Three summers ago we built a simple wooden teeter-totter for $60 and the kids still love it today. It opened our eyes to the genius of building your own playground equipment from solid wood, rather than spending hundreds or thousands on dinky metal and plastic sets.
Last summer, we built a set of monkey bars for $175 and they’re still the most popular thing in our backyard — well, maybe second to the swings.
This summer, I decided we could expand on the monkey bars and add two hanging bars. The kids love flipping around on the ones in their school playground, and it felt like a natural next step in our backyard.
It started off pretty similar to the monkey bar build — the same pressure-treated 4×4 posts and the same giant ground spikes* to keep them snugly nestled in the yard. Because we were building the bars off the existing monkey bars, we just needed two new posts.
(My handy husband even remembered the trick he “invented” last summer, where he used a small scrap of 4×4 to help him pound the spike into position before adding the real post.)
We’d purchased the monkey bars as a set, but the hanging bars needed to be hunted down since they’re not a standard piece of playground equipment. It involved visits to several different stores as we shopped for something decidedly unusual.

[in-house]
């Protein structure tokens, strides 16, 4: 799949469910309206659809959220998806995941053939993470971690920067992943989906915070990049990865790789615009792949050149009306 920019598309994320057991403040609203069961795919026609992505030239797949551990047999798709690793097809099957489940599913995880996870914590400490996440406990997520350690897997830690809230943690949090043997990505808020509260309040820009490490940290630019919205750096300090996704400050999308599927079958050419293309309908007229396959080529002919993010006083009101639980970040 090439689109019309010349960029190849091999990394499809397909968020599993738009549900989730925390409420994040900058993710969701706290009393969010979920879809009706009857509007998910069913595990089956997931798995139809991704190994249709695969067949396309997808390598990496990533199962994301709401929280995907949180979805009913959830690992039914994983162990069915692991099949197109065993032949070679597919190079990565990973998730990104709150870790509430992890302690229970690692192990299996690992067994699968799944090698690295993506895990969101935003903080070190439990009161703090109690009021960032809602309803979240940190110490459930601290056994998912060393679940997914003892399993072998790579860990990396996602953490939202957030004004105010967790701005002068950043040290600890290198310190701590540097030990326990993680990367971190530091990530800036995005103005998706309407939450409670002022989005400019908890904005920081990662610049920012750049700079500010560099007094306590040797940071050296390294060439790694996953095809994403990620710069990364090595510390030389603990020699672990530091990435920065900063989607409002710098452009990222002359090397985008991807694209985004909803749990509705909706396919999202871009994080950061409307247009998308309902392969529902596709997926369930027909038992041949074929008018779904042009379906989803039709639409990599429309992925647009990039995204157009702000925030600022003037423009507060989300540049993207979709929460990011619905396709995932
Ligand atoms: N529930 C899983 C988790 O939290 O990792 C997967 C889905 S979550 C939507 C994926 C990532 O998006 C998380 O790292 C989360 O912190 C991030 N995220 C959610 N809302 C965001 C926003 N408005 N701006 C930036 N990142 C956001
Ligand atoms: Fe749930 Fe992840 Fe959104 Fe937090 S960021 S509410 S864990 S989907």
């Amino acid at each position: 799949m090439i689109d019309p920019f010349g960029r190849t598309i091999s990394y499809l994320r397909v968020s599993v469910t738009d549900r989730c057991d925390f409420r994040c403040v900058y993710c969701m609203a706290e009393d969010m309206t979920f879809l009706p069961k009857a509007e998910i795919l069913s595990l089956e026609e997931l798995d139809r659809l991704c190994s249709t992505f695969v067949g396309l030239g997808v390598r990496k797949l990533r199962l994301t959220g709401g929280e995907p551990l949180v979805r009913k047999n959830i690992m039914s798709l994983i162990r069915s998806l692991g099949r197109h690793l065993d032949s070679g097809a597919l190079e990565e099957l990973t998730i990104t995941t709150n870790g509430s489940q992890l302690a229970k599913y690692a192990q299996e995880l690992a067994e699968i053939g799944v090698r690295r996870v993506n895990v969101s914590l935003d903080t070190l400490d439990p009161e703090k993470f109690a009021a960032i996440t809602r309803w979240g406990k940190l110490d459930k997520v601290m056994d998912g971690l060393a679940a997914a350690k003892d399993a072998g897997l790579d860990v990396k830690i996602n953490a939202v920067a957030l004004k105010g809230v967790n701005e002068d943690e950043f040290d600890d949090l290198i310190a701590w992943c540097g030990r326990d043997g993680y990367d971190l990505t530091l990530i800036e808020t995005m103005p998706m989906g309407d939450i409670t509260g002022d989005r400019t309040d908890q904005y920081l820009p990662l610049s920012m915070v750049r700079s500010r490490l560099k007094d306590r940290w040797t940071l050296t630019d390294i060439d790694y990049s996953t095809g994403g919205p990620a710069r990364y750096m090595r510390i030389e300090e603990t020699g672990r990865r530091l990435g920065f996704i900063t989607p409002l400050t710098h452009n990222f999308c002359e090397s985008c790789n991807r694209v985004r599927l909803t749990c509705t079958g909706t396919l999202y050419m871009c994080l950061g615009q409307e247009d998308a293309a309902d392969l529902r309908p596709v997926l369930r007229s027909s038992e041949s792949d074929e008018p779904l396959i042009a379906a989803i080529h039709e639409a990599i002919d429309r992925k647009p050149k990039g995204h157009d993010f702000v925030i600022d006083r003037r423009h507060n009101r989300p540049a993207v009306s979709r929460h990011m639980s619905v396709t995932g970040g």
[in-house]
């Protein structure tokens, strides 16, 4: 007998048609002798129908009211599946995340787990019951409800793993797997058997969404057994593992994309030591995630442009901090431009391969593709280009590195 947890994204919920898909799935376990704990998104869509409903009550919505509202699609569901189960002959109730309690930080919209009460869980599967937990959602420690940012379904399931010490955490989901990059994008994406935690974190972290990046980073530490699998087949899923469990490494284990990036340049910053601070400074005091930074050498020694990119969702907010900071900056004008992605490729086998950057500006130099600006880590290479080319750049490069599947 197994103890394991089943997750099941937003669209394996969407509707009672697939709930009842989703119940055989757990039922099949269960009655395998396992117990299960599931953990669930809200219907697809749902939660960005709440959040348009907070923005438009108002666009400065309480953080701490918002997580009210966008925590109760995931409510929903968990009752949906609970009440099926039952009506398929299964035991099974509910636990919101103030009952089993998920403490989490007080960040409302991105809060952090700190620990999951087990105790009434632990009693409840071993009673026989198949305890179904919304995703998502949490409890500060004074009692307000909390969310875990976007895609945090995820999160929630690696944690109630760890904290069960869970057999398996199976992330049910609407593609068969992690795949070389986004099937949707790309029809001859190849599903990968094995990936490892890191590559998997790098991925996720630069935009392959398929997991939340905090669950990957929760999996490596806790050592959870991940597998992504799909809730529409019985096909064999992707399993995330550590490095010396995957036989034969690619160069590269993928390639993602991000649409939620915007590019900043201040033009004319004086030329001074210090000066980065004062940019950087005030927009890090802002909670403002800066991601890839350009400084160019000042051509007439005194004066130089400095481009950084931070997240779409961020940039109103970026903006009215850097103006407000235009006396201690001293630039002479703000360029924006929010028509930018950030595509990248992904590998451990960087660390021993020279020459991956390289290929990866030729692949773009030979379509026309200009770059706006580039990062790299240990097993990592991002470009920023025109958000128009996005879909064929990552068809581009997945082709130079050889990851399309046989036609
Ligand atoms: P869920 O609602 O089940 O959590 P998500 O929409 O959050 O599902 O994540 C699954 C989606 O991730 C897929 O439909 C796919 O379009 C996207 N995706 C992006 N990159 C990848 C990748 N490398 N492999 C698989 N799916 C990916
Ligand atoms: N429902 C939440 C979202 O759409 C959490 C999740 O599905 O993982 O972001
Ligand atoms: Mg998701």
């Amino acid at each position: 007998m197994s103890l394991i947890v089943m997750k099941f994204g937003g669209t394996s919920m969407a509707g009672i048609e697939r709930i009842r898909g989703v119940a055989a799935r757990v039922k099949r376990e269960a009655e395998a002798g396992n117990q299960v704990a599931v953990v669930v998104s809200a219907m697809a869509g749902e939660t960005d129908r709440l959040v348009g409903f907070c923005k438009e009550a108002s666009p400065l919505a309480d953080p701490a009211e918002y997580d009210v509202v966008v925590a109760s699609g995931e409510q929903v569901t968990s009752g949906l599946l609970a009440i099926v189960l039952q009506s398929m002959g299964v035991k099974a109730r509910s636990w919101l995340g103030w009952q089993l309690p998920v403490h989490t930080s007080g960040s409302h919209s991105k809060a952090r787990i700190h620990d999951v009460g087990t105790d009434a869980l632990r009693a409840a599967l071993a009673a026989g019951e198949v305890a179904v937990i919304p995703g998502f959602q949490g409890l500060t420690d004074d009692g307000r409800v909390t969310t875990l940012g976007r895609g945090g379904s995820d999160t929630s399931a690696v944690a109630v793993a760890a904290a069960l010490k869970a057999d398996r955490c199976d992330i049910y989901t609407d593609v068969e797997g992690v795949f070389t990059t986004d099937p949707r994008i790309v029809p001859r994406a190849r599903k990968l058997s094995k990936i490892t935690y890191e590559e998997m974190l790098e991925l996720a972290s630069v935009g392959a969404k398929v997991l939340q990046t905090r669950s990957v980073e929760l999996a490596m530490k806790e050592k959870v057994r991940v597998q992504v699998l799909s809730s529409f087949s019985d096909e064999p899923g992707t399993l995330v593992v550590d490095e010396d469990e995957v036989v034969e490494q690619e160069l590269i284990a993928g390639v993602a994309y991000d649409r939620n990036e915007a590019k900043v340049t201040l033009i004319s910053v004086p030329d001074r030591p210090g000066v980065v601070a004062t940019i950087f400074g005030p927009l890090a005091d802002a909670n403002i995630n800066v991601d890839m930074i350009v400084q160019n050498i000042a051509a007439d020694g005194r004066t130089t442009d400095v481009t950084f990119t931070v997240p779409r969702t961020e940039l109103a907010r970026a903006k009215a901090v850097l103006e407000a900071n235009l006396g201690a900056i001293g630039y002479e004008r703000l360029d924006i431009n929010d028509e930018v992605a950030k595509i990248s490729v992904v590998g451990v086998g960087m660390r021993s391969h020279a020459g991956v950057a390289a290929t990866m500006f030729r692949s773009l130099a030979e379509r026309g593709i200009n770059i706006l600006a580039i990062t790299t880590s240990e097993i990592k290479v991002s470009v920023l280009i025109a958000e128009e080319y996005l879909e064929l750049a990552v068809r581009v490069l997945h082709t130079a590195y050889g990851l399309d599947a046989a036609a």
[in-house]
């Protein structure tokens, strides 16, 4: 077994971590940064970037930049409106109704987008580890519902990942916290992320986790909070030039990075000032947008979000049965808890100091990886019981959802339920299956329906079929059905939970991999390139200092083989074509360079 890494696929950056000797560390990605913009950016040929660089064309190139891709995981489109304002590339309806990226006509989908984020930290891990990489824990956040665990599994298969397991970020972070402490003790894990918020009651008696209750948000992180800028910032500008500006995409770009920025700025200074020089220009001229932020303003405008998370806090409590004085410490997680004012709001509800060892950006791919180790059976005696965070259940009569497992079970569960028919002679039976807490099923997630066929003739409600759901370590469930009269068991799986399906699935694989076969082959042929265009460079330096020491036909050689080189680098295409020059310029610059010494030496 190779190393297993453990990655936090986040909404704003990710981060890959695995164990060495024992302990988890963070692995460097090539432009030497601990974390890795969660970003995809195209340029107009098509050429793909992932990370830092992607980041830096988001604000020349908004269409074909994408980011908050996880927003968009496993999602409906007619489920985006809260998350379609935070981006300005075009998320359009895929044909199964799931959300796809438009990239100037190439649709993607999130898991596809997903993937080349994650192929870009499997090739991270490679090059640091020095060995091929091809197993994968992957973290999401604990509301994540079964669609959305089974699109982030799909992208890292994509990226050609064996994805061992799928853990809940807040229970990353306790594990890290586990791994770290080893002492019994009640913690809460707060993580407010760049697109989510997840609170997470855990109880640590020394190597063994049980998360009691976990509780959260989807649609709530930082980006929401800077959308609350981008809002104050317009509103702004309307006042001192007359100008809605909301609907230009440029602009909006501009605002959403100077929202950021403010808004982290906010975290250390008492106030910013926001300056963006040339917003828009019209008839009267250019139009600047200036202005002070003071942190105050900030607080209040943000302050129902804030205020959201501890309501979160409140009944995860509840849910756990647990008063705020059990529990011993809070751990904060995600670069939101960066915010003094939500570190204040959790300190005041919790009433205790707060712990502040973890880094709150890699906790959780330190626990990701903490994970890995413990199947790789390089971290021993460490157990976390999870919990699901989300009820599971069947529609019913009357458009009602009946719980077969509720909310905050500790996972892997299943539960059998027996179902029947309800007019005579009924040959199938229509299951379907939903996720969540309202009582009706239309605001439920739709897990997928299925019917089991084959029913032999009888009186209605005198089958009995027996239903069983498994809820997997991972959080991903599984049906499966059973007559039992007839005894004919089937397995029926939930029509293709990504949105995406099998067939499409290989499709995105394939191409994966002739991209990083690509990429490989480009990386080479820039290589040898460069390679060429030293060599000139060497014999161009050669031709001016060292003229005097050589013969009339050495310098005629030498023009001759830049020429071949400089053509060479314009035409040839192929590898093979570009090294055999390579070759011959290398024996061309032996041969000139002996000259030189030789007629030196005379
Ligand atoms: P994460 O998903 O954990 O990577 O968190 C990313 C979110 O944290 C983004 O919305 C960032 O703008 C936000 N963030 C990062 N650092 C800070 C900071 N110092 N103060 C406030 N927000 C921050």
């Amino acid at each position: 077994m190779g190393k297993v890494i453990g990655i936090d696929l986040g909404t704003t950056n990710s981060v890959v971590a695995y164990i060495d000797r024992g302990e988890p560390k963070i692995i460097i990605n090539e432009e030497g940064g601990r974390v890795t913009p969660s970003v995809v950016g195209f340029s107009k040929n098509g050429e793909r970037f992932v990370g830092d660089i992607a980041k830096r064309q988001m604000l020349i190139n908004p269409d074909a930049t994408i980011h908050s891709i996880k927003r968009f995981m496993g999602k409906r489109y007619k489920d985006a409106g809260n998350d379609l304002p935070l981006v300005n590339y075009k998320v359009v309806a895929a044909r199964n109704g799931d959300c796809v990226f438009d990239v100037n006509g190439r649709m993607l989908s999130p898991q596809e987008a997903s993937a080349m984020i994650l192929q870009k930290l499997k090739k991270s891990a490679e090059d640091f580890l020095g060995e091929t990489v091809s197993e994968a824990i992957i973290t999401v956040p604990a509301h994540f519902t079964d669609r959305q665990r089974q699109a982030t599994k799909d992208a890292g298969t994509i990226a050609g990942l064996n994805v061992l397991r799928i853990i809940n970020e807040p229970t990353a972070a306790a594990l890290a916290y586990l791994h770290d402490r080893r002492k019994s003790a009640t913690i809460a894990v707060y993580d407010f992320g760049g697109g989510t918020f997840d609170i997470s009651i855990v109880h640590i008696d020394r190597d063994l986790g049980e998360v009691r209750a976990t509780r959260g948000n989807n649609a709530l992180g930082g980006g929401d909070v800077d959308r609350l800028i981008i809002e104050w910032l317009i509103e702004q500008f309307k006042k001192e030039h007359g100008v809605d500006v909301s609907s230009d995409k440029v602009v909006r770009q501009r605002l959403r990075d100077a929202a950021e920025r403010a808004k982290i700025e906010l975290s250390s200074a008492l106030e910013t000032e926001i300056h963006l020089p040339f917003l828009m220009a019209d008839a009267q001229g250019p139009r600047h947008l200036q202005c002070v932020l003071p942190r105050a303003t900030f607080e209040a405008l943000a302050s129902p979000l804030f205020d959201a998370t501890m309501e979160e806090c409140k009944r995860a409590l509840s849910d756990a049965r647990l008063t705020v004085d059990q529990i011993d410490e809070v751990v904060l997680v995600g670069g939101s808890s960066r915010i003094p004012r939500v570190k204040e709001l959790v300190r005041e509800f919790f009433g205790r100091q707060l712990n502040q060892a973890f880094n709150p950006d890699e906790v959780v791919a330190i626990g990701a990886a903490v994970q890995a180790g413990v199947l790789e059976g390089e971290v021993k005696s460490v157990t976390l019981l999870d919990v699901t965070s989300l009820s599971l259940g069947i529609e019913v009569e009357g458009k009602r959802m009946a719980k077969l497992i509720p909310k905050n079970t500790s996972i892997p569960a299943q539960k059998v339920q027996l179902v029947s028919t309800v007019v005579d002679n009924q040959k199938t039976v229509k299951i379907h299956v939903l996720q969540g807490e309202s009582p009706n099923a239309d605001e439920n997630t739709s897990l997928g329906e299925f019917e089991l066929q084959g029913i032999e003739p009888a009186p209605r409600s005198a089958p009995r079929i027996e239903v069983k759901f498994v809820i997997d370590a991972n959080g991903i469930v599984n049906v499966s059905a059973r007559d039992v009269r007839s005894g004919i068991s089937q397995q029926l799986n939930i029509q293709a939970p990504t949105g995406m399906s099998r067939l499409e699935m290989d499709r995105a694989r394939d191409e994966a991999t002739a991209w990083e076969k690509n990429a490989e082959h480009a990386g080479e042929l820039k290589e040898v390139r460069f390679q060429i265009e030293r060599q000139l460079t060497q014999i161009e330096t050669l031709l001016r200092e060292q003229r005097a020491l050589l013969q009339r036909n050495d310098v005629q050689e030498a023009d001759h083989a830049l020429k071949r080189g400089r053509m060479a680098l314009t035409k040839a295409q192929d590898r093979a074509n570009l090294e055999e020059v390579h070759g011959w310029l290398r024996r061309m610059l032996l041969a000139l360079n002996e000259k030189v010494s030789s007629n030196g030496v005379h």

We looked at bars that would be too thick for our kids’ little hands, and bars that would be too skinny for swinging comfortably.
Once we figured out the right thickness (3/4”) we started running into issues on the length. It was seemingly possible to find suitable bars that were 35” long like the ones at the school. We ended up settling on bars that were 24” long, and they worked out fine in the end — narrower for sure, but the kids could still flip on them just fine. They even came with their own flanges for screwing into the posts.
I had measured the hanging bars on the school playground so we could copy them as closely as possible. The tall bar was 69” off the ground, and the low bar was 42” off the ground, so we stuck with those measurements.
The set of two bars took a single afternoon to build and they were ready for “testing” by the time the school bus returned. it seemed like half the neighbourhood kids flocked to our yard to try them out, so it was another week before we got around to staining them to match our deck (Sico’s “Autumn Brown” in exterior semi-transparent).
We always do! 😉